The subtext often is that for some reason it's less noble or impressive to code against APIs. However hardware also is a sort of API of its own. Even on a ZX-81.
As a matter of fact, demo producers are offered more and more API choices. Compare what you had to accomplish with tinkering around with bare-metal BIOS interrupts in the 90s, compared to a full-fledged DirectX API including GPU-raytraycing almost out-of-the-box.
The ray tracing going on in this demo has nothing to do with the APIs he is using; indeed, that demo could be implemented, pixel perfect, on any platform with floating point arithmetic. it just uses the 'advanced api' to display the resulting image on the screen...
now, the point you make is still a valid one, in that we have more api's than before, but this demo is not an example of using such apis. Better 'grey area 4k' examples that would support your point, are the ones that (for example), loaded the general midi file from windows, and used it as a source of samples (that was a trend a few years ago); or the ones that make use of D3DX's truetype font->extruded mesh routine, to create almost all their geometry out of extruded Arial letters. In both cases, these are such ingenious hacks that despite being in the 'grey area', and definitely (ab)using data available in the host OS, they represent such crazed creativity you can't help but admire them.
either way, such tricks were not used here; you're just seeing the result of a very large number of multiply-add instructions, artfully composed; and that's nothing to do with 'demo producers making more and more API choices'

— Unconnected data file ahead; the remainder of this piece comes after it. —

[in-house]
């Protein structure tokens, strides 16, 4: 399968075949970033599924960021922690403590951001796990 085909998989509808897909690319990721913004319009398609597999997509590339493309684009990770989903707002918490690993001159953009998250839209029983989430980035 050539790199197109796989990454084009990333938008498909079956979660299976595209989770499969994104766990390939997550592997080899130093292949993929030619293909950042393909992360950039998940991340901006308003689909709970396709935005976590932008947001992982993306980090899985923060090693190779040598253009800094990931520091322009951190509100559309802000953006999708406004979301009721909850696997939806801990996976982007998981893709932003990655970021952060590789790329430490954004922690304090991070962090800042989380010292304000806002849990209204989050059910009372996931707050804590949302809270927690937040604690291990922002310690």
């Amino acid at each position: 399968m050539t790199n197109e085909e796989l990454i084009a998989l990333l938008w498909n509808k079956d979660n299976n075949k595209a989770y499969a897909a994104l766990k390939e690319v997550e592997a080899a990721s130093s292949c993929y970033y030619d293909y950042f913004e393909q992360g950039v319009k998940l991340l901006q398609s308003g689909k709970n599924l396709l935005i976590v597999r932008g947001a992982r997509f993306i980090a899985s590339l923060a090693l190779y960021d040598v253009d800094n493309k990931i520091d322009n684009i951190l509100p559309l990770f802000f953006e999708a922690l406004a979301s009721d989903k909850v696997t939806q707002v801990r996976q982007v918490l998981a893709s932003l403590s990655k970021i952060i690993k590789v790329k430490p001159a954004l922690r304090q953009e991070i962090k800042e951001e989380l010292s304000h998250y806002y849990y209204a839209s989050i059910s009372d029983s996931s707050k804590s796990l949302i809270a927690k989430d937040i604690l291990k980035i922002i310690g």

One pointlessly bouncy (but fun to make) experiment I ported from desktop GL to WebGL a short while ago:
Set quality to 4 or 8 as fast as you can unless you already got one of them 2014 GPUs.
That being said, none of those are 4K =)
I mean if these guys are able to do this in 4K, what else could be done in operating system terms if we achieved that same level of excellence?
Once your program started executing you were on your own, graphics, sound, memory management, everything. People still managed to get the first level of descent into 4K.
My point was that modern 4K demos are still fun, but they should not be looked at as though they are great examples of efficient uses of resources. You have to watch out for Man on the Moon Syndrome where people start asking "Why can we get infinite 3D fractal explorations in 4K of space, but Ruby's binary is 10MB!!?".
If you wrote a 4K DOS demo today against modern hardware you wouldn't be able to reach anywhere near the look of these other demos which sit ontop of OpenGL/D3D/Win32 etc, because you'd need to build the equivalent of those API's functionalities into your demo.
YouTube 1080p version seems to have pretty terrible quality.
 maybe http://scene.org also ?
I understand lots of the scene is still active on IRC if you hunt around.
well worth the watch...
If you want to play with this type of code right now in your browser, check this out... http://glsl.heroku.com/e#2431.0
I heard a story at my company about fixing a bug a couple years ago. Memory was full, so in order to do that, the engineers rewrote the UI messages to allow the extra instructions to fit into memory.
Particular impressive results may not fit into severe constraints.
Do not confuse the two.
Even a small "that's great, but it needs to do..." can change 4KB into 4GB.
Good game coders like Carmack have little to feel intimidated about.